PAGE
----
Saturday, February 16, 2008

Compliance as a Service Round 2

I just took a wander over to my buddy Ian Glazer's site as he has posted a retort to my compliance as a service rant.

I have offered one back, and of course 30 seconds after I hit submit, I realized I forgot something, a distinction that is key. Compliance is a state of okay-ness delivered through transparency (documented okay-ness) and determined by a set of standards generally developed by people with less expertise than those who the standards must be accepted and implemented by.


Ian, I always love mixing it up with you.

I will respectfully argue that compliance is not about people other than the operational change a person must execute to be compliant. I will also argue that because people are involved, the more risk is present to not be in compliance.

Compliance in its purest form is group behavior modification that comes about by one’s behavior (’One’ referring to a company/organization/person) being made transparent and available for scrutiny. It is designed to make us honest, keep us honest, and provide a set of rules we all need to play by. In a way it’s a lot like art - people will interpret the same painting, sculpture, etc. different ways.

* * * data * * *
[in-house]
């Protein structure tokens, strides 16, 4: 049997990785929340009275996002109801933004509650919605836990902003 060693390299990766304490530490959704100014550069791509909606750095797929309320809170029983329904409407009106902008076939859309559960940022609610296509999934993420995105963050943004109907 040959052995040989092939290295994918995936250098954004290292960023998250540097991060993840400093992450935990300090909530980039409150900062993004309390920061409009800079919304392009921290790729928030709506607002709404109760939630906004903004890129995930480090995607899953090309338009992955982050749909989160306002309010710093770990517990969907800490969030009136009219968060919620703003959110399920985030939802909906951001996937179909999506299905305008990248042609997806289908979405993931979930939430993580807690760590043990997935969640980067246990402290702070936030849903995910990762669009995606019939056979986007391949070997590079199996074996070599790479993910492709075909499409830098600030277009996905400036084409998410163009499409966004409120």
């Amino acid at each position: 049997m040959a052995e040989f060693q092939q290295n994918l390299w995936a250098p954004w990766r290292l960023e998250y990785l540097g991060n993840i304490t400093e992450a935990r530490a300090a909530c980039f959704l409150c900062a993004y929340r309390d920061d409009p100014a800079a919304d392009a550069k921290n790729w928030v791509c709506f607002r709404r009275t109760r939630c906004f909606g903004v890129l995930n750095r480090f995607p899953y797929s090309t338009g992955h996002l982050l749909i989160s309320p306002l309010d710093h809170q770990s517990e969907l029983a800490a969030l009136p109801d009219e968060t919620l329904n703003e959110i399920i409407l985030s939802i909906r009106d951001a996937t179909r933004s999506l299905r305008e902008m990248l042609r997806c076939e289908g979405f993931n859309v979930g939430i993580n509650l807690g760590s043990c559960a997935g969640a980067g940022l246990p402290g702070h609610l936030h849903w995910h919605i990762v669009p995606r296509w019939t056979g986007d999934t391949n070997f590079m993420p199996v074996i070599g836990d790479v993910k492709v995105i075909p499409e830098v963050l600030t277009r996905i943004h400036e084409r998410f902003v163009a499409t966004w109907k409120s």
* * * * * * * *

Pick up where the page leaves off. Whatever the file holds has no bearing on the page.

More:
That is why the less we involve people in compliance the less margin for mis-interpretation can exist and the better off we can be.

Compliance is 100% cost at the end of the day, and companies who have figured out that it is in their best interest to automate every process to be compliant, and automate the measuring of that process, and communicate that the right process exists, will be followed, and if it’s not, people all over the company will know, and know quickly.

It is different lenses looking at the same thing…


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